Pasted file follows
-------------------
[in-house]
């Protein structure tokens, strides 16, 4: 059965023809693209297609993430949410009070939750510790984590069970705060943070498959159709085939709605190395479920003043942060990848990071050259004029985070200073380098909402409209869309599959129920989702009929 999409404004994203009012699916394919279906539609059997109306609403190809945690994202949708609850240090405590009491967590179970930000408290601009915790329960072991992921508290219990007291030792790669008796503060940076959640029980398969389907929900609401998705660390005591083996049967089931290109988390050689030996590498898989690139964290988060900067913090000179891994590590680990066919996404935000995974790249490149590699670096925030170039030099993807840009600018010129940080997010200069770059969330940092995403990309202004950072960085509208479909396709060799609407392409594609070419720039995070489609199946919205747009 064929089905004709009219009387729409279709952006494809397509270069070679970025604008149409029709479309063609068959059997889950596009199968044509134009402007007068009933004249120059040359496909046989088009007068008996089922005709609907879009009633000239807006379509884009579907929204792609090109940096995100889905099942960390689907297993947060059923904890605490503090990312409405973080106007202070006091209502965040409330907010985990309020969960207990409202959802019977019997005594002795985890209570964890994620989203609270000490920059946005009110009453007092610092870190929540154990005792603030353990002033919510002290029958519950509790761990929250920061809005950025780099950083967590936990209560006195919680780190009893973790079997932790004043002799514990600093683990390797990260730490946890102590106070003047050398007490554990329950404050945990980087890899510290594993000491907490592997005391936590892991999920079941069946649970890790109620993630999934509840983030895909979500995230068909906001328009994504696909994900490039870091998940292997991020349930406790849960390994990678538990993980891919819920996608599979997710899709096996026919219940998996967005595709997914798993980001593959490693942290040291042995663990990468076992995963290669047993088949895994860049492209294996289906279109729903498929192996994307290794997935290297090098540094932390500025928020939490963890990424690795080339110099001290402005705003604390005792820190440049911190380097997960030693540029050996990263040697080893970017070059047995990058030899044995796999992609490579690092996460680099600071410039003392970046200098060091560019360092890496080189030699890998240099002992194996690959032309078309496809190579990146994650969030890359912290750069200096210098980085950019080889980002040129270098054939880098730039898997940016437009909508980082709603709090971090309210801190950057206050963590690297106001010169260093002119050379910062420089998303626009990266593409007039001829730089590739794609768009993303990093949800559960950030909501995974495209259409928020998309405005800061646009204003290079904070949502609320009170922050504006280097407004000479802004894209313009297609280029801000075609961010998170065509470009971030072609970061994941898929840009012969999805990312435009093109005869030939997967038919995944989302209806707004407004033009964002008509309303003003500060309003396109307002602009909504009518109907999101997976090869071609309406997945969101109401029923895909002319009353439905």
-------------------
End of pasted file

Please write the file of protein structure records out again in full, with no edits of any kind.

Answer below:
[in-house]
């Protein structure tokens, strides 16, 4: 059965023809693209297609993430949410009070939750510790984590069970705060943070498959159709085939709605190395479920003043942060990848990071050259004029985070200073380098909402409209869309599959129920989702009929 999409404004994203009012699916394919279906539609059997109306609403190809945690994202949708609850240090405590009491967590179970930000408290601009915790329960072991992921508290219990007291030792790669008796503060940076959640029980398969389907929900609401998705660390005591083996049967089931290109988390050689030996590498898989690139964290988060900067913090000179891994590590680990066919996404935000995974790249490149590699670096925030170039030099993807840009600018010129940080997010200069770059969330940092995403990309202004950072960085509208479909396709060799609407392409594609070419720039995070489609199946919205747009 064929089905004709009219009387729409279709952006494809397509270069070679970025604008149409029709479309063609068959059997889950596009199968044509134009402007007068009933004249120059040359496909046989088009007068008996089922005709609907879009009633000239807006379509884009579907929204792609090109940096995100889905099942960390689907297993947060059923904890605490503090990312409405973080106007202070006091209502965040409330907010985990309020969960207990409202959802019977019997005594002795985890209570964890994620989203609270000490920059946005009110009453007092610092870190929540154990005792603030353990002033919510002290029958519950509790761990929250920061809005950025780099950083967590936990209560006195919680780190009893973790079997932790004043002799514990600093683990390797990260730490946890102590106070003047050398007490554990329950404050945990980087890899510290594993000491907490592997005391936590892991999920079941069946649970890790109620993630999934509840983030895909979500995230068909906001328009994504696909994900490039870091998940292997991020349930406790849960390994990678538990993980891919819920996608599979997710899709096996026919219940998996967005595709997914798993980001593959490693942290040291042995663990990468076992995963290669047993088949895994860049492209294996289906279109729903498929192996994307290794997935290297090098540094932390500025928020939490963890990424690795080339110099001290402005705003604390005792820190440049911190380097997960030693540029050996990263040697080893970017070059047995990058030899044995796999992609490579690092996460680099600071410039003392970046200098060091560019360092890496080189030699890998240099002992194996690959032309078309496809190579990146994650969030890359912290750069200096210098980085950019080889980002040129270098054939880098730039898997940016437009909508980082709603709090971090309210801190950057206050963590690297106001010169260093002119050379910062420089998303626009990266593409007039001829730089590739794609768009993303990093949800559960950030909501995974495209259409928020998309405005800061646009204003290079904070949502609320009170922050504006280097407004000479802004894209313009297609280029801000075609961010998170065509470009971030072609970061994941898929840009012969999805990312435009093109005869030939997967038919995944989302209806707004407004033009964002008509309303003003500060309003396109307002602009909504009518109907999101997976090869071609309406997945969101109401029923895909002319009353439905």